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Hitch a ride in Historic WWII Aircraft

Looking for a unique experience? Look no further than the Michigan Museum, where you can buy a ticket to fly on either a B-25 "Rosie's Reply" or a C-47 "Hairless Joe" - both WWII airplanes. The C-47 was the same type of airplane used to train pilots during WWII here at our own airport, making this a truly historic experience. Don't miss out on this opportunity to step back in time and take to the skies.


Rosie's Reply
$525 Non Memeber / $475 Member
Book your 25 min flight HERE

B-25 Mitchell bombers were the most effective medium bombers of World War II (WWII) and are remembered mostly for the carrier-launched Doolittle Raid against Japan in April of 1942. They are named after General “Billy” Mitchell, the father of the US Air Force.

B-25s are mid-wing monoplanes with tricycle landing gear, fully cantilevered wings and fast-castering nose wheel. They fought on all fronts in all theaters of operation during WWII and were also the first medium bombers to fly off of aircraft carriers. The B-25s were also used in the Korean War and by the French during the Vietnam war.

History of Our Aircraft

Serial Number 43-3634

Our North American B-25D was manufactured by North American Aviation in Kansas City, KS and was delivered to the United States Air Force (USAF) on December 17, 1943. It departed the United States for Corsica and flew bombing missions with the 12th Air Force, 57th Bomb Wing, 340th Bombardment Group, 489th Bombardment Squadron. It was successful in its missions over Sicily, Italy and the Brenner Pass (a mountain pass through the Alps which forms the border between Italy and Austria).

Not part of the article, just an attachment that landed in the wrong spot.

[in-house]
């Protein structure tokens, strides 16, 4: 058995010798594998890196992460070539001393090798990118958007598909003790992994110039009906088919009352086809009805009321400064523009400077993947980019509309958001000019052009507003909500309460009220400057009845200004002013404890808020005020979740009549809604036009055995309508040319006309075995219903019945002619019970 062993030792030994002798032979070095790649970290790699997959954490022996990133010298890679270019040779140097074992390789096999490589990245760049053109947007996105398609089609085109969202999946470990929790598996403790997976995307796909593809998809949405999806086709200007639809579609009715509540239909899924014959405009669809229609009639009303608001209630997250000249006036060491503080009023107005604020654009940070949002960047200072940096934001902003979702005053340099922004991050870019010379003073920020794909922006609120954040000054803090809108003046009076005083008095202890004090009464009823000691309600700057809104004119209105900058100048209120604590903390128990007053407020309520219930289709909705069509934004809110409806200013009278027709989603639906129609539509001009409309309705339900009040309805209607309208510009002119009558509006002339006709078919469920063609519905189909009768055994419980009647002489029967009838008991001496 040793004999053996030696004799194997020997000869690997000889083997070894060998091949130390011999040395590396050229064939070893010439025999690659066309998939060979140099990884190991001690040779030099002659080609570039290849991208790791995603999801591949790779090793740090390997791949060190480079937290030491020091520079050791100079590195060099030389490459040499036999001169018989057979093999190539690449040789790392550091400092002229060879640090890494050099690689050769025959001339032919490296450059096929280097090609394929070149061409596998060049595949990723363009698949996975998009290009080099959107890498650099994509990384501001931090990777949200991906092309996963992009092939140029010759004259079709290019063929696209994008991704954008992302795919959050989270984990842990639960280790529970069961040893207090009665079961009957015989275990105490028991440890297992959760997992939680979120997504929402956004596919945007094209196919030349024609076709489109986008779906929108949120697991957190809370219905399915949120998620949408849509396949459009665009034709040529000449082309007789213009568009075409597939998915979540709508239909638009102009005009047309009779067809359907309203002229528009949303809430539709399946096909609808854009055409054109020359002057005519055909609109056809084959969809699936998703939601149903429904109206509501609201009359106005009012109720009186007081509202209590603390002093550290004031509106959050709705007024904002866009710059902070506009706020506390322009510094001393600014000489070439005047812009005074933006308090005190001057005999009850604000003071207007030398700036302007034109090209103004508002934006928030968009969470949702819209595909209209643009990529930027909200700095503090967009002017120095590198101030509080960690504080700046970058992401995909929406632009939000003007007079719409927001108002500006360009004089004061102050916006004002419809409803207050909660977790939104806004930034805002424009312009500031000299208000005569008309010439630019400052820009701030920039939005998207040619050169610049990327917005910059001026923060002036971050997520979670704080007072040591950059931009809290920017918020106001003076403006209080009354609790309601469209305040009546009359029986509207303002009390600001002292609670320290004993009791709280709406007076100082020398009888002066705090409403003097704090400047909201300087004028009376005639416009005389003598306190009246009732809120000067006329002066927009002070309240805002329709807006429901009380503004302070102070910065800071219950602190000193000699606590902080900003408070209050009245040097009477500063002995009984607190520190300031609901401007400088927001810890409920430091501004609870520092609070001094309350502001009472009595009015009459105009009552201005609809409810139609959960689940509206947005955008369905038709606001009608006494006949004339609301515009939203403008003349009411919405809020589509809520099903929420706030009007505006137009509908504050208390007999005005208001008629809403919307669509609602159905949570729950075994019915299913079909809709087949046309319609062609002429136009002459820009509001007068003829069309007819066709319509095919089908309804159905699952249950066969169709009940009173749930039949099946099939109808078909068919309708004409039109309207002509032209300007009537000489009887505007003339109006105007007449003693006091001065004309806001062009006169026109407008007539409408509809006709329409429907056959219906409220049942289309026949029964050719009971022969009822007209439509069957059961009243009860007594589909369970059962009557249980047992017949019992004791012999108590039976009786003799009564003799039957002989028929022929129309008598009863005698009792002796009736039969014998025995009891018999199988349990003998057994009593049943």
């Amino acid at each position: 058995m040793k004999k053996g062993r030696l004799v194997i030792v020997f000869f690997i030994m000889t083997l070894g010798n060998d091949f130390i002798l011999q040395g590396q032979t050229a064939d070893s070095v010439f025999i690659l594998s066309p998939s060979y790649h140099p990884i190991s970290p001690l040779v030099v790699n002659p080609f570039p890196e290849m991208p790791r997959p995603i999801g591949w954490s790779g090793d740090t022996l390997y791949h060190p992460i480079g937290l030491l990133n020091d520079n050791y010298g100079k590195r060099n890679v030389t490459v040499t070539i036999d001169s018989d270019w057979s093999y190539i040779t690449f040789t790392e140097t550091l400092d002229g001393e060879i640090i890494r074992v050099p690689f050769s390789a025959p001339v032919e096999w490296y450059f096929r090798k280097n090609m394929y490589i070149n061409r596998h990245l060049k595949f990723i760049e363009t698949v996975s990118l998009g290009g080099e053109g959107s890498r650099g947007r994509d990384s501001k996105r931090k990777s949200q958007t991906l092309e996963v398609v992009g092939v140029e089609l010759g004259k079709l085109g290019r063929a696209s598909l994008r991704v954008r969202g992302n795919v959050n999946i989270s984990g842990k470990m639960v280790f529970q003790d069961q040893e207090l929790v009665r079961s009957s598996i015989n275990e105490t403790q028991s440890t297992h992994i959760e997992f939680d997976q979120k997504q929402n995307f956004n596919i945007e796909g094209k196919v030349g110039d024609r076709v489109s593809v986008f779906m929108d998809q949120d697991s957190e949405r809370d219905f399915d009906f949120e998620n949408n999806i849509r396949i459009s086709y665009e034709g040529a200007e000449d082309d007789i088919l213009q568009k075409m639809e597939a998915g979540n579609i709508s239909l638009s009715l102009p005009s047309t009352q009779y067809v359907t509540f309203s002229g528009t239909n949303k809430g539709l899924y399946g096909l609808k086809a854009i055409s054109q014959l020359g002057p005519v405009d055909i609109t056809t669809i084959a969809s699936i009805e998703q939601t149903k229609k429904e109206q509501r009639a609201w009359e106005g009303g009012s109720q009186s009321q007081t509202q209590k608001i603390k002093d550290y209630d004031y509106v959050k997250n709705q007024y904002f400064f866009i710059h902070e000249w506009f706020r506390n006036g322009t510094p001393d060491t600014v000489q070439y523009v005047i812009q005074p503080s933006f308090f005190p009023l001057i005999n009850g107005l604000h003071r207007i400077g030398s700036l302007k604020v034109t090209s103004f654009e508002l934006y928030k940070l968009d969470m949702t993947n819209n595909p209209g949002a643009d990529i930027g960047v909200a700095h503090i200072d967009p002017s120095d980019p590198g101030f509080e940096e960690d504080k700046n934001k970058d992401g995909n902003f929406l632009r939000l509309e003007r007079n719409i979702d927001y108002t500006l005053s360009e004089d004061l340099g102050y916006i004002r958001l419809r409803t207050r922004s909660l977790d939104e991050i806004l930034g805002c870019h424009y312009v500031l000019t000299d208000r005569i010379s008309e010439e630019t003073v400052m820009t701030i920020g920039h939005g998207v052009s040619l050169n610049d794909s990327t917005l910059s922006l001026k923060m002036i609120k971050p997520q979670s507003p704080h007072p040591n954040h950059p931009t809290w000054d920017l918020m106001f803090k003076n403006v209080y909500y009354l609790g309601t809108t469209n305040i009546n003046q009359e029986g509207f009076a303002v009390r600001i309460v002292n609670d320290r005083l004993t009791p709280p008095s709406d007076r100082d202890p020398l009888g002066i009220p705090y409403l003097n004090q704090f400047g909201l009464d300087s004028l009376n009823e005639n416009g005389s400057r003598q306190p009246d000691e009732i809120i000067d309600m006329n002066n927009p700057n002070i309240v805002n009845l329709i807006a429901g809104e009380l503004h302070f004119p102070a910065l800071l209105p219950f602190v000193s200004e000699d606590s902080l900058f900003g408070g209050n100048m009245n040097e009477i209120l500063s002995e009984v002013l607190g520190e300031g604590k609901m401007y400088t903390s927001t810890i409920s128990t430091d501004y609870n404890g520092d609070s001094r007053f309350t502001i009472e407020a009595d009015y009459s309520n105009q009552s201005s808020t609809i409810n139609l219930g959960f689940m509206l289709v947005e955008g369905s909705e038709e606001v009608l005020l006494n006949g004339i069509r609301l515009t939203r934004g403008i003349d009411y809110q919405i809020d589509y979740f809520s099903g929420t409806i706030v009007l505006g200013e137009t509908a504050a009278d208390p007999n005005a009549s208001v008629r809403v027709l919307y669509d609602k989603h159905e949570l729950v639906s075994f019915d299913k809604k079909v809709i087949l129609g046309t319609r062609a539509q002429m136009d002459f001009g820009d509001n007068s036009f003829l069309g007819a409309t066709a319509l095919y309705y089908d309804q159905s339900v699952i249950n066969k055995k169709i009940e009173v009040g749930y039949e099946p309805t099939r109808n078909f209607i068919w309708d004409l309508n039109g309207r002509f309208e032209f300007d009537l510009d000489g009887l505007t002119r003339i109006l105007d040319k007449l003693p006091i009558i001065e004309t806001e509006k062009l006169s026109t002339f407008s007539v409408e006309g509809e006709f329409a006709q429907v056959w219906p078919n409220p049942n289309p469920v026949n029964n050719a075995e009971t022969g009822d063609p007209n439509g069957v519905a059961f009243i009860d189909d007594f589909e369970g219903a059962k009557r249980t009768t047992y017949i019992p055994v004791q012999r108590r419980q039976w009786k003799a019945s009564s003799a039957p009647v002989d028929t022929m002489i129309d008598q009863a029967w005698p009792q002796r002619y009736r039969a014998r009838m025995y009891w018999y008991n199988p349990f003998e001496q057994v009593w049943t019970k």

The aircraft returned to the United States in January 1944 and was turned over to the British government as part of the Lend-Lease Program. It was then sent to the Royal Canadian Air Force, designated KL148 and was used primarily as a trainer. During a training mission, the glass nose was destroyed and replaced with a solid nose.

The Yankee Air Museum purchased the aircraft from a private owner in 1987. It endured a three-year restoration which included reinstallation of the glass nose, and rear turret. It returned to the skies in 2003, with its new name: Yankee Warrior. She is the only flying B-25D-35 and one of very few aircraft with a documented combat history!

General Characteristics

Crew: 6


Powerplant:  2x Wright R-2600 Cyclones

Engine Type:  Two row, 14 cylinder, air-cooled radials

Horsepower:  1,700 HP each

Maximum Speed: 275 mph

Cruising Speed: 230 mph

Fuel Burn:  Combined 150 gallons per hour

Combat Radius: 1,350 miles


Typical gun complement: 8 .50 caliber machine guns

Typical bomb load: 4,000 lbs.

Fast Facts

The B-25 is the same type of bomber delivering the first strike back at Japan on April 18, 1942 flown by the legendary Gen. Jimmy Doolittle and his raiders.

The B-25 is the only American military aircraft named after a specific person, General Billy Mitchell, often referred to as the “Godfather of Military Aviation.”

The prototype B-25 was first flown in 1939.  A total 9,818 were built, of which 3,915 were “C” or “D” models.

Yankee Warrior (B-25D serial no. 43-3634) was built on December 8, 1943 and delivered to the U.S. Army Air Forces on December 17, 1943.  This aircraft flew in the 12th Air Force, part of the 57th Bomb Wing, 340th Bombardment Squadron in the 489th Bomb Squadron.

Hairless Joe
$185 Non Member / $170 Member